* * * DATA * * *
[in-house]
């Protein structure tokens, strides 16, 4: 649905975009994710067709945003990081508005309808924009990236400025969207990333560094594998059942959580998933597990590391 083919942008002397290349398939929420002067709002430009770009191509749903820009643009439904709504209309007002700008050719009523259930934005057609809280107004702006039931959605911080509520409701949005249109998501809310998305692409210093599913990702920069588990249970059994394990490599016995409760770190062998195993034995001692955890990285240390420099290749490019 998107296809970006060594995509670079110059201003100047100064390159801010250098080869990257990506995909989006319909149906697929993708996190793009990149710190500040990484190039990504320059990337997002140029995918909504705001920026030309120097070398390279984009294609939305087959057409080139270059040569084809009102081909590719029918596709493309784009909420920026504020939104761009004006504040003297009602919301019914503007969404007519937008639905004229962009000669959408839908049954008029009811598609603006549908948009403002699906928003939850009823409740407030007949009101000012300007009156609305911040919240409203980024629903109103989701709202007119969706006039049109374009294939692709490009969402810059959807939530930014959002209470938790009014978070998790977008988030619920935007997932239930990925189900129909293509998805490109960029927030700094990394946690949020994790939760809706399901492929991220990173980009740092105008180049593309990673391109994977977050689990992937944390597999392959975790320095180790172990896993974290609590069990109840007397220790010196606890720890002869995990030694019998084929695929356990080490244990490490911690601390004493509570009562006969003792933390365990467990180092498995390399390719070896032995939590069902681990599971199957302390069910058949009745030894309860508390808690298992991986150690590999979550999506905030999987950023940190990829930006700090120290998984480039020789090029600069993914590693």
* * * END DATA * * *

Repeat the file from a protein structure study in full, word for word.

[in-house]
């Protein structure tokens, strides 16, 4: 649905975009994710067709945003990081508005309808924009990236400025969207990333560094594998059942959580998933597990590391 083919942008002397290349398939929420002067709002430009770009191509749903820009643009439904709504209309007002700008050719009523259930934005057609809280107004702006039931959605911080509520409701949005249109998501809310998305692409210093599913990702920069588990249970059994394990490599016995409760770190062998195993034995001692955890990285240390420099290749490019 998107296809970006060594995509670079110059201003100047100064390159801010250098080869990257990506995909989006319909149906697929993708996190793009990149710190500040990484190039990504320059990337997002140029995918909504705001920026030309120097070398390279984009294609939305087959057409080139270059040569084809009102081909590719029918596709493309784009909420920026504020939104761009004006504040003297009602919301019914503007969404007519937008639905004229962009000669959408839908049954008029009811598609603006549908948009403002699906928003939850009823409740407030007949009101000012300007009156609305911040919240409203980024629903109103989701709202007119969706006039049109374009294939692709490009969402810059959807939530930014959002209470938790009014978070998790977008988030619920935007997932239930990925189900129909293509998805490109960029927030700094990394946690949020994790939760809706399901492929991220990173980009740092105008180049593309990673391109994977977050689990992937944390597999392959975790320095180790172990896993974290609590069990109840007397220790010196606890720890002869995990030694019998084929695929356990080490244990490490911690601390004493509570009562006969003792933390365990467990180092498995390399390719070896032995939590069902681990599971199957302390069910058949009745030894309860508390808690298992991986150690590999979550999506905030999987950023940190990829930006700090120290998984480039020789090029600069993914590693």